The animal fat product was adulterated due to Animal Food Hazard Analysis and Risk-Based Preventive Controls (PC) violations

Specifically, Valley Proteins did not “…identify and evaluate hazards that may be specific to the source of [the] raw material, which included carcasses of animals euthanized with pentobarbital” in that the Company’s Hazard Analysis “…did not list Pentobarbital as a known and reasonably foreseeable hazard.” 

Valley Proteins began cleaning operations and started testing for pentobarbital in January 2019. However, it did not provide FDA with any indications as to how it planned to account for adulterated product that was distributed prior to starting its cleaning and testing program.

In fact, the Company continues to assert that it has no legal requirement to recall any products due to pentobarbital contamination.

In an update to its Hazard Analysis documentation, the Company states that it will no longer accept or process “dead stock” (i.e., euthanized animals). However, in a letter to its customers, the Company indicates that it “…will accept euthanized animals for collection and disposal, but chemically euthanized animals will not be rendered.”

FDA has requested, but has not yet received, information as to how Valley Proteins proposes to collect and dispose of euthanized animals.

Microbial hazards

FDA also highlighted concerns regarding the Company’s process control to prevent microbial hazards.

1. Bills of Lading for some products should have – but did not – including the statement, “not processed to control microbial hazards.”
2. The Company’s process controls lacked adequate parameters for controlling some microbial hazards, including Salmonella, E. coli and Listeria monocytogenes.
3. The process control parameters provided to FDA by the Company did not match the parameters as determined in the scientific study presented to validate those process controls.

Where did the adulterated animal fat go?

According to a spokesperson for FDA, the Company claims that none of the adulterated animal fat was distributed to pet food manufacturers. However, the firm did not provide any documentation to support its assertion.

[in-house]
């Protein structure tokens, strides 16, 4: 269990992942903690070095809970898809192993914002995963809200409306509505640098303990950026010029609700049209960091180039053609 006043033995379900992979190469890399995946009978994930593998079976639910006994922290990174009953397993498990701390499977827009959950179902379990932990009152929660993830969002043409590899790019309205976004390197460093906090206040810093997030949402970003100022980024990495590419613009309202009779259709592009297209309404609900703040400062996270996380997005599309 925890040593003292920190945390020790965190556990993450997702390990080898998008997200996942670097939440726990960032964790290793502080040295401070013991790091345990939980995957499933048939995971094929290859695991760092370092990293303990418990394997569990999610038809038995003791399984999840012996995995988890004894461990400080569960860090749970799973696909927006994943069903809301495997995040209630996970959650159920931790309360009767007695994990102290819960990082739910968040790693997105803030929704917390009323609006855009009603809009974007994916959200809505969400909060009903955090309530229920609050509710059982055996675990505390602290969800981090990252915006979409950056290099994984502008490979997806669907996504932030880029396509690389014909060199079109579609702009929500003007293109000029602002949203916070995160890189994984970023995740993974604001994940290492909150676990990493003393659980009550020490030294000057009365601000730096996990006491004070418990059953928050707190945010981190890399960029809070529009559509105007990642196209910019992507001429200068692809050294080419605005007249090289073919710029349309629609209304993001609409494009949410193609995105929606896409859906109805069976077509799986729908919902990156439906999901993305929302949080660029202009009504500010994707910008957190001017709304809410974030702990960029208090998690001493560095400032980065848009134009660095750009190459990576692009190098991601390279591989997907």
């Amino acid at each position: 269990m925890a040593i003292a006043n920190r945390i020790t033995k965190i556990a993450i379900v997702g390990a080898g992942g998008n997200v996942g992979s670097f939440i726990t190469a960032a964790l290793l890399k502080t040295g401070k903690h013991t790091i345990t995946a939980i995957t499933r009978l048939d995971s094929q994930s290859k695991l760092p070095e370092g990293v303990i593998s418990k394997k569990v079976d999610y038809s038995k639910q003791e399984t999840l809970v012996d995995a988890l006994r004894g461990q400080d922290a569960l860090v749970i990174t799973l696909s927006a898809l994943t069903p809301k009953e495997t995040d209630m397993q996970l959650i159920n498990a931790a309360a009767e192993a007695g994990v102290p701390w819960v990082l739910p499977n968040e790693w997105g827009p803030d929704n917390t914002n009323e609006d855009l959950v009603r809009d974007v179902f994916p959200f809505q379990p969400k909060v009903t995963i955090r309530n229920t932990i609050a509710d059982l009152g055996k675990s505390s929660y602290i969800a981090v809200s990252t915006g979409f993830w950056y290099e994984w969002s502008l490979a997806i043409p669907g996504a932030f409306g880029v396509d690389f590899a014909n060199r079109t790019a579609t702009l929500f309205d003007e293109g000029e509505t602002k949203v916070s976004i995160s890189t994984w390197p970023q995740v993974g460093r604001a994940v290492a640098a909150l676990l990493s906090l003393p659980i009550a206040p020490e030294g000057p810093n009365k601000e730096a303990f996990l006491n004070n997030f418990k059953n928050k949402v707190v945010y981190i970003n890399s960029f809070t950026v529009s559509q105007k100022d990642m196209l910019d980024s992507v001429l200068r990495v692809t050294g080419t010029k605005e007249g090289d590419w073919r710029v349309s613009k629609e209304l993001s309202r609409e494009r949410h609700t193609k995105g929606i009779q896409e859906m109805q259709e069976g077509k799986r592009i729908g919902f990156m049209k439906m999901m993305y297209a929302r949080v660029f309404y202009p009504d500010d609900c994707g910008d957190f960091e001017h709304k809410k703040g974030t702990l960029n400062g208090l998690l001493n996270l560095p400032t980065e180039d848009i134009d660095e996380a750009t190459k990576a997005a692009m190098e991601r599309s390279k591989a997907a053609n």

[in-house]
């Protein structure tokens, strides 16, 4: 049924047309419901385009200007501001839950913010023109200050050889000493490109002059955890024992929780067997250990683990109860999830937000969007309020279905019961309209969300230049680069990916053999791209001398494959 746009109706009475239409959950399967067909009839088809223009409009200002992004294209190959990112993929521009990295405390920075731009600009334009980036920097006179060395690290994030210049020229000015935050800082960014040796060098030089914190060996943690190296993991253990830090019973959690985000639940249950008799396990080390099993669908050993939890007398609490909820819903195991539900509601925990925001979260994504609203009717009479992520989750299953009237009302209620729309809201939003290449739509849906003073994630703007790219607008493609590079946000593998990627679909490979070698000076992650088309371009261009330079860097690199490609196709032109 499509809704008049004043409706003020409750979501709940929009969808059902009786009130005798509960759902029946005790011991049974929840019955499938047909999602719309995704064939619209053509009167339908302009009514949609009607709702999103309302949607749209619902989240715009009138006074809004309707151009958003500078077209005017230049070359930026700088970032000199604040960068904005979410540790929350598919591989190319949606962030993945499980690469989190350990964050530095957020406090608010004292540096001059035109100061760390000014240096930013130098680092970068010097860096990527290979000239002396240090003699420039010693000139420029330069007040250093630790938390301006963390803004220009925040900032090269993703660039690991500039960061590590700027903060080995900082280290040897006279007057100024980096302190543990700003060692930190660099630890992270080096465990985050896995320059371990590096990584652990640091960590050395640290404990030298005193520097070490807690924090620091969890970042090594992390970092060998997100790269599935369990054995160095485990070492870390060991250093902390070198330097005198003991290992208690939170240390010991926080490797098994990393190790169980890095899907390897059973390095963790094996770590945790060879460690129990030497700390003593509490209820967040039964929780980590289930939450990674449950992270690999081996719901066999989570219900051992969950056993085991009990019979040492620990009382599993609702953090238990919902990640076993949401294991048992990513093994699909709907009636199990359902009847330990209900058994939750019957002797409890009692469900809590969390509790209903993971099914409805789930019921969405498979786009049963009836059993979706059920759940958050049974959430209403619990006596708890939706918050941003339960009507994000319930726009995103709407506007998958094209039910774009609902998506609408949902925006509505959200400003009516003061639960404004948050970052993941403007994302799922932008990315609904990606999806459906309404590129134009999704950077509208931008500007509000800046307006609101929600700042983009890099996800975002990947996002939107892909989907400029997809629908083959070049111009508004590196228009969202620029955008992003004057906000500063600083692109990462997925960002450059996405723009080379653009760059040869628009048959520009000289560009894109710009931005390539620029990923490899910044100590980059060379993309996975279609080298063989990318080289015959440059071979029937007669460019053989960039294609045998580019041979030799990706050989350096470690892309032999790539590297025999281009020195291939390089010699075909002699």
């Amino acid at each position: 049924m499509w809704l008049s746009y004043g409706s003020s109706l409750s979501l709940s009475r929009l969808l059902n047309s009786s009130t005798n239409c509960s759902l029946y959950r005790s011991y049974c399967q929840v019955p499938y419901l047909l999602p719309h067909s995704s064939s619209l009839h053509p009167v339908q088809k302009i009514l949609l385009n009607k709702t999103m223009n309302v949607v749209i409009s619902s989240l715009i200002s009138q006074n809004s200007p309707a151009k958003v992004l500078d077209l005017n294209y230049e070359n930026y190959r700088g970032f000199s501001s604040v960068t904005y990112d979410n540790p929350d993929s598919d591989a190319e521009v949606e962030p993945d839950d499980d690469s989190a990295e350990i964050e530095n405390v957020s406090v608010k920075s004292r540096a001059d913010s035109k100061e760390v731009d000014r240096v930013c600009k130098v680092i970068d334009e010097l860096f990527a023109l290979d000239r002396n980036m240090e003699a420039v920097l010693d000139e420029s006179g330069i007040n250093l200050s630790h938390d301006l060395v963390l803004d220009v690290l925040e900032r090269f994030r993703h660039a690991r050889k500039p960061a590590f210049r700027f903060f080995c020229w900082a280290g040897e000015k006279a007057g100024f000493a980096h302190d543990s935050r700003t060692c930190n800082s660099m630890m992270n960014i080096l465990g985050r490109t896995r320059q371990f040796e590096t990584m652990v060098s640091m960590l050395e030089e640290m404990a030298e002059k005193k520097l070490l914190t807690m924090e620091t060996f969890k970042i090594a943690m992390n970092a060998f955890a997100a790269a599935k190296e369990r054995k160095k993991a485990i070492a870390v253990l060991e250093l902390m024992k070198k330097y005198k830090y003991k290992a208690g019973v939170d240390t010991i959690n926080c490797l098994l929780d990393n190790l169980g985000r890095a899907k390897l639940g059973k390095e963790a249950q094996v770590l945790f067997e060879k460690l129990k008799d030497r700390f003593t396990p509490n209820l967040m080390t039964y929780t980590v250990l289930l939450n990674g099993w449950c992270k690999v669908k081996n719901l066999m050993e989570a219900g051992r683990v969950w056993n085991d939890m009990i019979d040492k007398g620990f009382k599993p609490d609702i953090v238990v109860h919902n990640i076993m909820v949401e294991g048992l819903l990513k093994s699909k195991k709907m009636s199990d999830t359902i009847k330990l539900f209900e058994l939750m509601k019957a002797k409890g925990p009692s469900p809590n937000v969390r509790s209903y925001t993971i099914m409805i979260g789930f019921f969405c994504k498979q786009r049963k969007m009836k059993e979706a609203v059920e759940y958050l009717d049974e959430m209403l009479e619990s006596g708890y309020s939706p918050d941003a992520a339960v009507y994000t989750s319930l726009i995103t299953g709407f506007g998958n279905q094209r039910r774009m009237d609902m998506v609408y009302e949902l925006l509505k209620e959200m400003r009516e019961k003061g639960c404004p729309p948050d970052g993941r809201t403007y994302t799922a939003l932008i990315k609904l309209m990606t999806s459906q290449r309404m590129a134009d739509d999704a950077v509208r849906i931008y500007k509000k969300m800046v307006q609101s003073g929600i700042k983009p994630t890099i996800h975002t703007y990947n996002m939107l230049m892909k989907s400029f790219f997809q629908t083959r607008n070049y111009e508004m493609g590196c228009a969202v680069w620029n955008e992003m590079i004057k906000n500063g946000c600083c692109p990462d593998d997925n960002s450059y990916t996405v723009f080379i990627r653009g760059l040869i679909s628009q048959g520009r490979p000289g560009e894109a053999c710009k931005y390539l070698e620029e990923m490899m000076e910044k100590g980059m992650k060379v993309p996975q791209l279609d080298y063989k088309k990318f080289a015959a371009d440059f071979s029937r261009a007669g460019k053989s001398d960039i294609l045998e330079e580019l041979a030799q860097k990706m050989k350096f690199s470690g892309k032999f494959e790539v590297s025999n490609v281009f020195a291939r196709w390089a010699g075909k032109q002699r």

The Warning Letter describes the adulterated sample as having been taken from a finished fat tank “…used to store animal fat distributed for use in animal food.” This could refer to food for livestock, including poultry, cattle, etc.

FDA is at risk of becoming a paper tiger

Setting aside the specific violations cited in this Warning Letter, Valley Proteins is just the latest in a string of companies that has refused an FDA request for a product recall, for documentation, or for some other aspect of cooperation in an investigation.

In recent months, we have seen at least two other instances of non-cooperation, even in the face of a direct risk to the health of consumers or their companion animals.

Lystn, LLC (Answers Pet Food) initiated a lawsuit against FDA, the US Department of Health and Human Services, and the Colorado Department of Agriculture, among others, rather than agree to a recall of its contaminated raw pet food products.
FDA was forced to take the extreme step of suspending facility registration of Topway Enterprises Inc. (a Texas-based seafood producer), citing “…an unwillingness and disregard by the company to cease operations and correct severe violations at their facility.”

These two examples are only the tip of the iceberg. It is not uncommon for company officials to decline FDA inspectors access to consumer complaint records, product formulations, and other information that inspectors often need to conduct their oversight. It is not unknown for a company to deny an inspector permission to document observations by photography, and later dispute the accuracy of the inspector’s written observations.

FDA’s remedies in the face of non-cooperation are limited. In theory, FDA is empowered under existing law to demand full access to these records. In practice, however, there is little an FDA inspector can do to enforce the agency’s authority other than by suspending the inspection and applying for a court order.

Similarly, FDA’s mandatory recall authority is a clumsy and slow instrument of last resort. The mandatory notification and appeal process would render moot an eventual mandatory recall of a perishable product. FDA’s best tool is to issue a Public Health Alert, warning consumers of the hazard posed by the offending firm’s products.

It’s time for a more assertive FDA stance

A driver caught for speeding is obliged by law to produce relevant documentation (driver license, vehicle registration and proof or insurance) upon request. Declining such a request lands the driver in even hotter water than before. Nor can the driver fight the charge by claiming that a speed limit is arbitrary and thus may be ignored.

Perhaps it’s time for FDA to arm its inspectors with the appropriate warrant or court order at the start of an inspection, especially in the case of a company with a history of prior non-cooperation.

Perhaps it’s time for an amendment to the Food Safety Modernization Act. One that will grant FDA the authority to suspend a company’s operations in the event of non-cooperation with a lawful inspection.